The greatest foul-inducers in recent NBA history have generally been giants (Shaquille O'Neal), speedsters (Allen Iverson) or athletic super freaks (Michael Jordan). Harden can beat any defender off the dribble, but he's not particularly explosive—just gifted in the art of creating contact, and in keeping defenders off-balance.
"It used to piss Kevin and Russ off sometimes in practice, because at crucial times he would get to the line while we were playing," recalls Jackson, who played alongside Harden with the Thunder in 2011-12.
"He's really unique," says Detroit Pistons coach Stan Van Gundy. "He's got that one move where he really extends the ball out and tries to draw the foul. It's very, very hard not to foul him, even when you're making a concerted effort. … But what I think makes him unique is if you don't foul him on that, he's actually able to convert the shot."
LeBron James handles the ball against James Harden at Quicken Loans Arena on November 1, 2016 at Quicken Loans Arena. (Getty Images)
These are the skills that would make Harden special no matter where he plays. But the Rockets have provided the ideal incubator, and now have the ideal coach to match.
"I can't recall a player who can beat any defender off the dribble," Morey says, "and then when that happens, make every pass, is unstoppable to the rim, can finish at the rim at a high rate if you don't foul him, and then you're almost forced to foul him. And you have the shot to set up the drive."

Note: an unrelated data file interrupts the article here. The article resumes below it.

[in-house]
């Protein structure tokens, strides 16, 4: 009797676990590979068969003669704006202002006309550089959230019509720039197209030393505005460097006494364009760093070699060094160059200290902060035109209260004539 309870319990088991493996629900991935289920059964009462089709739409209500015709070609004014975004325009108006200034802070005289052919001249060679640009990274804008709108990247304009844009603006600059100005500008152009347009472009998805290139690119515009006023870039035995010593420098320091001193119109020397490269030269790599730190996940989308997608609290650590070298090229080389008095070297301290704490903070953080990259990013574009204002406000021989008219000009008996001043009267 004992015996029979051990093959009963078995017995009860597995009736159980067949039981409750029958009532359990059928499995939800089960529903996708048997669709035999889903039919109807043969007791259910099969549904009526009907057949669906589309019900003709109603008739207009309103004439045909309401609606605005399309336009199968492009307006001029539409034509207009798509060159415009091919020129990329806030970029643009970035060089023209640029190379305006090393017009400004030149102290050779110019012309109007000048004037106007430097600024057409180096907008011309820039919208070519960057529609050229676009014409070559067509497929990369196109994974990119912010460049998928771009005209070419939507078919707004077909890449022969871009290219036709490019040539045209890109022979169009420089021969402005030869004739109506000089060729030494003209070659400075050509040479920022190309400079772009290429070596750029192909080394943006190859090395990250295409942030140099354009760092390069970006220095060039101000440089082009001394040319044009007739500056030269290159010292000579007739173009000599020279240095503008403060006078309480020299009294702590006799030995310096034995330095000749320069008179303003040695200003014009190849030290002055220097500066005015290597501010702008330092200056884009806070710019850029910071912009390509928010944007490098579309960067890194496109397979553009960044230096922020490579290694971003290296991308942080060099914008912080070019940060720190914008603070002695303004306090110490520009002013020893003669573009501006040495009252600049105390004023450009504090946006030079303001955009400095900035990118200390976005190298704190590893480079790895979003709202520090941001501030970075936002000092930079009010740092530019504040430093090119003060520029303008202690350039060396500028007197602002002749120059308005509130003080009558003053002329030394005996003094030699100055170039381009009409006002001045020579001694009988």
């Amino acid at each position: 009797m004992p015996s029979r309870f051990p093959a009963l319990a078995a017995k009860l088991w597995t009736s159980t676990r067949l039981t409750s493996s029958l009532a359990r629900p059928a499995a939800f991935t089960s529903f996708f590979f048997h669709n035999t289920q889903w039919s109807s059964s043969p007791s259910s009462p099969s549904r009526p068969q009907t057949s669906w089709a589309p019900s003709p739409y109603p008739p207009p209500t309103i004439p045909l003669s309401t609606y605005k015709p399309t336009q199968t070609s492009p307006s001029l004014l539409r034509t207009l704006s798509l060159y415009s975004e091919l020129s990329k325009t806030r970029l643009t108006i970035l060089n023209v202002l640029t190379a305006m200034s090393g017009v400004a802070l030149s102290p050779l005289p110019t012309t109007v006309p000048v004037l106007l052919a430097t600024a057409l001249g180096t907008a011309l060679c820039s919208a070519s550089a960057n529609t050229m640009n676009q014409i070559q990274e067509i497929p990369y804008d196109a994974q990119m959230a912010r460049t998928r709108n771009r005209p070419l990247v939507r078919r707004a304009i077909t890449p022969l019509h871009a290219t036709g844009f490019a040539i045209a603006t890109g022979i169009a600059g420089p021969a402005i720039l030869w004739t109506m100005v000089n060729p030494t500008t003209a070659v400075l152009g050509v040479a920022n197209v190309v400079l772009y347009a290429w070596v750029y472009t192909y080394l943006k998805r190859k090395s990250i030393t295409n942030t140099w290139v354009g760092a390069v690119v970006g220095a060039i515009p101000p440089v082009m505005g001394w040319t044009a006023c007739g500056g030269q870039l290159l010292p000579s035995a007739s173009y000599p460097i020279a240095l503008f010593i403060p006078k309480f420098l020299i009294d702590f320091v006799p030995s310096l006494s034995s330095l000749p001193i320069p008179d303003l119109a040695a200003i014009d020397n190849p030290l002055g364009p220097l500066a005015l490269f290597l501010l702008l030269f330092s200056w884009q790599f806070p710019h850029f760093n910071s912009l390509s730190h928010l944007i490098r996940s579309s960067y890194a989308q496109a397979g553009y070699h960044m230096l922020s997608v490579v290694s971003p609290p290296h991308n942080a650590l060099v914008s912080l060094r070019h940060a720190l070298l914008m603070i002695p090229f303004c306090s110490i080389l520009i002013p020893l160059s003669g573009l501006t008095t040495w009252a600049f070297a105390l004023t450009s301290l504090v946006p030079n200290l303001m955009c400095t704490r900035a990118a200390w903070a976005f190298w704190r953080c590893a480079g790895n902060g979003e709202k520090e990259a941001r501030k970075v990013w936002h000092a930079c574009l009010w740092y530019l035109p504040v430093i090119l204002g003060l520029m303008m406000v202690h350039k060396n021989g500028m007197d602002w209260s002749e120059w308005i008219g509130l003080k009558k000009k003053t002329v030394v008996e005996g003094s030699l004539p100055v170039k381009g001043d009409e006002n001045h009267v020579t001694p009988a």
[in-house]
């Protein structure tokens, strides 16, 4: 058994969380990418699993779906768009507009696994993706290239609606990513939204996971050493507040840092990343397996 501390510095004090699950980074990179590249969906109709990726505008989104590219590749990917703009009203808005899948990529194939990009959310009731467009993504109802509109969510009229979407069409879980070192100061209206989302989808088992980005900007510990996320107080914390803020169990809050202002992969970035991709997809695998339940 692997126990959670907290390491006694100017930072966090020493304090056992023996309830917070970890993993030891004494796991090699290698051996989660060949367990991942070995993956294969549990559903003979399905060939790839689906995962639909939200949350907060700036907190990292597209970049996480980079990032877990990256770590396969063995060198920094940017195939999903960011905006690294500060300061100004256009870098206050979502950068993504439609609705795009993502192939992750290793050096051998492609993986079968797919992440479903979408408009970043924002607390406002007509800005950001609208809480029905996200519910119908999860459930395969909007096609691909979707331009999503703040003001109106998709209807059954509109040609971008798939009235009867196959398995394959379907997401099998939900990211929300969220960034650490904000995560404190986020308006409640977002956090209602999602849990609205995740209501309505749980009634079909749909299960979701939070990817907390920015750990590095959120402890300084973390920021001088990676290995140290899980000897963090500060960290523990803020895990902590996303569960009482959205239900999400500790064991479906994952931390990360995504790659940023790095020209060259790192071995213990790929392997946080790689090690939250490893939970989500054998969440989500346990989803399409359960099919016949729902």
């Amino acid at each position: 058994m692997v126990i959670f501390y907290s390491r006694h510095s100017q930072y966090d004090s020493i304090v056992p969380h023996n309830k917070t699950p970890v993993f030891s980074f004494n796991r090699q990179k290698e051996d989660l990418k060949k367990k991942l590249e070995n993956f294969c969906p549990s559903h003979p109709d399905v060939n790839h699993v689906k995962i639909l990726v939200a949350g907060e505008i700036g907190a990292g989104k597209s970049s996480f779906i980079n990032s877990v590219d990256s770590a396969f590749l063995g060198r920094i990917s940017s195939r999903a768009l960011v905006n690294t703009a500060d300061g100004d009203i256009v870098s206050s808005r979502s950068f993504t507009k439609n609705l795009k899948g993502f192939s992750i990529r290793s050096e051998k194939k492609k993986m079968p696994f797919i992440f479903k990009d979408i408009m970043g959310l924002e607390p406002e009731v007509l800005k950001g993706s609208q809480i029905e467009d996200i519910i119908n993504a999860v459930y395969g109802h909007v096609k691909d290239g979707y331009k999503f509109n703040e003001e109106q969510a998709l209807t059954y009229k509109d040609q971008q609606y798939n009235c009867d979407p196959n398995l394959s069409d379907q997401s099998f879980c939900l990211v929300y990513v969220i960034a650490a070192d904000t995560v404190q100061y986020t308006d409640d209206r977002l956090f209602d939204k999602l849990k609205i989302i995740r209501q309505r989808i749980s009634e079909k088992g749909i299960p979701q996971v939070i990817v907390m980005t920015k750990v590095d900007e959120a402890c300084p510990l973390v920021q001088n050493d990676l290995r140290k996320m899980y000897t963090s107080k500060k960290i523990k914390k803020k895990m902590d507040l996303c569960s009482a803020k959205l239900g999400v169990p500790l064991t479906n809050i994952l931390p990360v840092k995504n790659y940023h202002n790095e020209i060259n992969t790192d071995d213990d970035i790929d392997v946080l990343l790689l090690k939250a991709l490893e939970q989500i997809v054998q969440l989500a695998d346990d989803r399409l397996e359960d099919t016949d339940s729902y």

All of which became evident during Harden's years under former Rockets coach Kevin McHale. But tensions between Harden and co-star Dwight Howard sank the Rockets last season and cost McHale his job.
By last spring, the Rockets had resolved to cut ties with Howard. Their identity would be defined by Harden more than ever, requiring a coach with the pedigree and the playbook to fully exploit his skill set.
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Let's just say it hasn't been a glorious ride for Mike D'Antoni since he left Phoenix eight-and-a-half years ago.
A stint in New York briefly looked promising, until D'Antoni lost a battle with Carmelo Anthony over whose offense the Knicks should run.
An even shorter stint in Los Angeles—complicated by an unwieldy assortment of superstar egos—ended with everyone hating everyone.
So it was hardly surprising when critics pounced on Houston's decision last spring.